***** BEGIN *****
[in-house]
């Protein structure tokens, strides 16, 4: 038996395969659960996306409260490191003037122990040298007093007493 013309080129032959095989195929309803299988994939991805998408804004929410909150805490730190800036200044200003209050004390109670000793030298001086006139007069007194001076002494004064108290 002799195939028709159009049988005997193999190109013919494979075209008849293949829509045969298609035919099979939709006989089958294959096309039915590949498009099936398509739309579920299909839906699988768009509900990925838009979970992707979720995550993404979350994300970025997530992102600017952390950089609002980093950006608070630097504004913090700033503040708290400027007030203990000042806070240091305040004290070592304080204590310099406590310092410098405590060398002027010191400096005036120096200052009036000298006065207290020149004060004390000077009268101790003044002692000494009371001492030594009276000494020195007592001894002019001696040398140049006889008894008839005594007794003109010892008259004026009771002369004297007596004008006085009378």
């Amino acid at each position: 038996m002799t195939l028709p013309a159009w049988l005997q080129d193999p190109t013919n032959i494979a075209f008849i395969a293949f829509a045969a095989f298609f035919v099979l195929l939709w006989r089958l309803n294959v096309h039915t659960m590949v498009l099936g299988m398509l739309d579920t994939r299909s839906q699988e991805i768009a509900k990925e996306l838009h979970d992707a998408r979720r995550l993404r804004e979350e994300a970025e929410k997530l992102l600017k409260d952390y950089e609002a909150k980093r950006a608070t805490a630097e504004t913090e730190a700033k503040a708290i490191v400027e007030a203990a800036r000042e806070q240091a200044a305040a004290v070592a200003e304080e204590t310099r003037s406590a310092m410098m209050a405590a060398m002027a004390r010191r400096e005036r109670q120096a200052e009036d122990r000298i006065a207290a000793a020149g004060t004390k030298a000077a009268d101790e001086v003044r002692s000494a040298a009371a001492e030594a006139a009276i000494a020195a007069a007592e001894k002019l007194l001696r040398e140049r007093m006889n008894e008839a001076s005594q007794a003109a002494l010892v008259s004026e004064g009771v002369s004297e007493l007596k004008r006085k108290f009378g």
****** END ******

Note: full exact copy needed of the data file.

[in-house]
């Protein structure tokens, strides 16, 4: 038996395969659960996306409260490191003037122990040298007093007493 013309080129032959095989195929309803299988994939991805998408804004929410909150805490730190800036200044200003209050004390109670000793030298001086006139007069007194001076002494004064108290 002799195939028709159009049988005997193999190109013919494979075209008849293949829509045969298609035919099979939709006989089958294959096309039915590949498009099936398509739309579920299909839906699988768009509900990925838009979970992707979720995550993404979350994300970025997530992102600017952390950089609002980093950006608070630097504004913090700033503040708290400027007030203990000042806070240091305040004290070592304080204590310099406590310092410098405590060398002027010191400096005036120096200052009036000298006065207290020149004060004390000077009268101790003044002692000494009371001492030594009276000494020195007592001894002019001696040398140049006889008894008839005594007794003109010892008259004026009771002369004297007596004008006085009378």
């Amino acid at each position: 038996m002799t195939l028709p013309a159009w049988l005997q080129d193999p190109t013919n032959i494979a075209f008849i395969a293949f829509a045969a095989f298609f035919v099979l195929l939709w006989r089958l309803n294959v096309h039915t659960m590949v498009l099936g299988m398509l739309d579920t994939r299909s839906q699988e991805i768009a509900k990925e996306l838009h979970d992707a998408r979720r995550l993404r804004e979350e994300a970025e929410k997530l992102l600017k409260d952390y950089e609002a909150k980093r950006a608070t805490a630097e504004t913090e730190a700033k503040a708290i490191v400027e007030a203990a800036r000042e806070q240091a200044a305040a004290v070592a200003e304080e204590t310099r003037s406590a310092m410098m209050a405590a060398m002027a004390r010191r400096e005036r109670q120096a200052e009036d122990r000298i006065a207290a000793a020149g004060t004390k030298a000077a009268d101790e001086v003044r002692s000494a040298a009371a001492e030594a006139a009276i000494a020195a007069a007592e001894k002019l007194l001696r040398e140049r007093m006889n008894e008839a001076s005594q007794a003109a002494l010892v008259s004026e004064g009771v002369s004297e007493l007596k004008r006085k108290f009378g």